• In this it passes through four sheets of water, by which it is not only freed from any dust and dirt that may have come over with it from the kiln, but is also cooled to a temperature which permits an air-pump to withdraw the gas from the kiln, through the gas-washer, and force it into the saturators, without overheating.

  • In most modern refineries the cisterns are so arranged that the spent char falls on to a travelling band and is conducted to an elevator which carries it up to the drying floor of the charcoal kiln.

  • These are set in a kiln or oven, and are kept at as even a temperature as possible, corresponding to a dull cherry-red.

  • If hot air is introduced into the kiln, the additional heat developed by the oxidation of the zinc and the sulphur is sufficient to keep up a part of the reaction; but for the complete expulsion of the sulphur an externally-fired muffle through which the ore is passed is found to be essential.

  • It had long been customary in Japan to send students to China for the purpose of studying philosophy and religion, and she now (1223) sent a potter, Kato Shirozaemon, who, on his return, opened a kiln at Seto in the province of Owari, and began to produce little jars for preserving tea and cups for drinking it.

  • He established his kiln at Arita in Hizen, and the event marked the opening of the second epoch of Japanese ceramics.

  • Shirozaemon was succeeded at the kiln by three generations of his family, each representative retaining the name of Tshiro, and each distinguishing himself by the excellence of his work.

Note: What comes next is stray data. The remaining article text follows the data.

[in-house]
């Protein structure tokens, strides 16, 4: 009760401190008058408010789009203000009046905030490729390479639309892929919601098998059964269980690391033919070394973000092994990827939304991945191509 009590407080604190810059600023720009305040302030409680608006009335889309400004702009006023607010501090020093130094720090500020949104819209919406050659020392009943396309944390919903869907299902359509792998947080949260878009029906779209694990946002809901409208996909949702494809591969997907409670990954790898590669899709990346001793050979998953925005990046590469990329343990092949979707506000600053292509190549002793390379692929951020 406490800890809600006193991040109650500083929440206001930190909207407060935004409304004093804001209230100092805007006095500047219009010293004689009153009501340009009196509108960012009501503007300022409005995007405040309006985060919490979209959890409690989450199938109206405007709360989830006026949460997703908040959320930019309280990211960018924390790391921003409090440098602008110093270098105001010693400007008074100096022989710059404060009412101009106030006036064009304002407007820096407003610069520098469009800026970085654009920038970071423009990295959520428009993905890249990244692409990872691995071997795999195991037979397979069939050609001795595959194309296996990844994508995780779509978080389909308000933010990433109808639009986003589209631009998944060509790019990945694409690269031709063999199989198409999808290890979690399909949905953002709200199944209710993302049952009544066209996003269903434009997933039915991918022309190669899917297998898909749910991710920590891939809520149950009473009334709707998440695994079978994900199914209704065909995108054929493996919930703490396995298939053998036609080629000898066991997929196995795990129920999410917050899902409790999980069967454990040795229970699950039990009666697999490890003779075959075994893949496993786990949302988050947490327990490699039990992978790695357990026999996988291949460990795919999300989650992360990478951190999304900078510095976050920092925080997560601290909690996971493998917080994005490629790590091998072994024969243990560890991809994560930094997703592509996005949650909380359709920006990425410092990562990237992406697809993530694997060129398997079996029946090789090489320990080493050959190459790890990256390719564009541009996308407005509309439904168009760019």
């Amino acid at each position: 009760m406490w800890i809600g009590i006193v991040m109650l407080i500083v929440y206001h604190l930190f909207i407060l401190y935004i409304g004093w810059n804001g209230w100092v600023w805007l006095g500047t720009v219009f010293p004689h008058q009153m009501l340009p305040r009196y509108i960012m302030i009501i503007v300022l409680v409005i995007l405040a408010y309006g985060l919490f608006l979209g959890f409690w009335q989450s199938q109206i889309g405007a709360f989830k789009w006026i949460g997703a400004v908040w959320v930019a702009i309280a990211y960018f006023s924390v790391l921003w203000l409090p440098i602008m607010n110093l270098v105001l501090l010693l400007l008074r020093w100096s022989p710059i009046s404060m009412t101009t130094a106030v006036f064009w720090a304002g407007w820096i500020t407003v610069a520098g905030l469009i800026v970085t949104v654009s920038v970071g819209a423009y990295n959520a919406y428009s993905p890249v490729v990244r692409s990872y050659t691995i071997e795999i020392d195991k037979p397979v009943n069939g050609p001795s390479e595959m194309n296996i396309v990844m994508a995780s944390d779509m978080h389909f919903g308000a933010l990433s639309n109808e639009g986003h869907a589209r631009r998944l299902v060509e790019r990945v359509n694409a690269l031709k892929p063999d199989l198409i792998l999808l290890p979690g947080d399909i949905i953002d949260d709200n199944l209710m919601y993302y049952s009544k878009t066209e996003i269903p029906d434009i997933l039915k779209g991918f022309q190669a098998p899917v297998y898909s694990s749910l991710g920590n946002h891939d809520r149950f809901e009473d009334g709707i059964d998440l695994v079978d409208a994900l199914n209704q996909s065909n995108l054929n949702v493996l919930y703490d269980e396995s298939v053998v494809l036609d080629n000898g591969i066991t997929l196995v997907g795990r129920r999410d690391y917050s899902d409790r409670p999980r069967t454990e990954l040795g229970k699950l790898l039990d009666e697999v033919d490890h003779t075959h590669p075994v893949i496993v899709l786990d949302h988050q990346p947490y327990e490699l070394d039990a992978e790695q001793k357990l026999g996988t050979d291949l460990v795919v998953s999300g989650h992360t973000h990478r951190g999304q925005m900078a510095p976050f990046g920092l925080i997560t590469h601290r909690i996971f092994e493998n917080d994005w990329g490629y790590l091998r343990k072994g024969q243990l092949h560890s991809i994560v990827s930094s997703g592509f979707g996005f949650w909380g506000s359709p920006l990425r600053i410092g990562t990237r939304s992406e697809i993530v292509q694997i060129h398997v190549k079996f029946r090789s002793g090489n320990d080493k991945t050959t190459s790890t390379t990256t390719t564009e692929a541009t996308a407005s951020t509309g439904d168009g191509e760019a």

• Sometimes he fixes the decoration himself, employing for that purpose a small kiln which stands in his back garden; sometimes he entrusts this part of the work to a factory.

  • When thoroughly softened - the time occupied depending on the heat of the water and nature of the silk - the contents of the kiln are taken out and placed into vats of hot water, and allowed to soak there for some time.

  • heated in a kiln until its carbonic acid has been driven off, it yields pure lime.

  • The kilns commonly employed are "chamber kilns," circular structures not unlike an ordinary running lime kiln, but having the top closed and connected at the side with a wide flue in which the slurry is exposed to the hot products of combustion from the kiln.

  • The slurry, in drying on the floor of the flue, forms a fairly tough cake which cracks spontaneously in the process of drying into rough blocks suitable for loading into the kiln.

  • At the bottom of the kiln is a grate of iron bars, and on this wood and coke are piled to start the fire.

  • A layer of dried slurry is loaded on this, then a layer of coke, then a layer of slurry, and so on until the kiln is filled with coke and slurry evenly distributed.

  • Fresh slurry is run on to the drying floors, and the kiln is started.

  • The construction of an ordinary chamber kiln may be gathered from the accompanying diagram (fig.

  • An ordinary kiln, which will contain about 50 tons of slurry and 12 tons of coke, will take two days to get fairly alight, and will be another two or three days in burning out.

  • Therefore, allowing adequate time for loading and unloading, each kiln will require about one week for a complete run.

  • Many different forms of kiln are used for burning Portland cement.

  • There are other forms of shaft kiln, such as the Schneider, in which there is a burning zone, a heating and cooling zone as in the Dietzsch, but no horizontal stage, the whole shaft being in the same vertical plane.

  • Another form is the Hoffmann or ring kiln, made up of a number of compartments arranged in a ring and connected with a central chimney; in these compartments rough brick-shaped masses of the raw materials are stacked, and between these bricks fuel is sprinkled.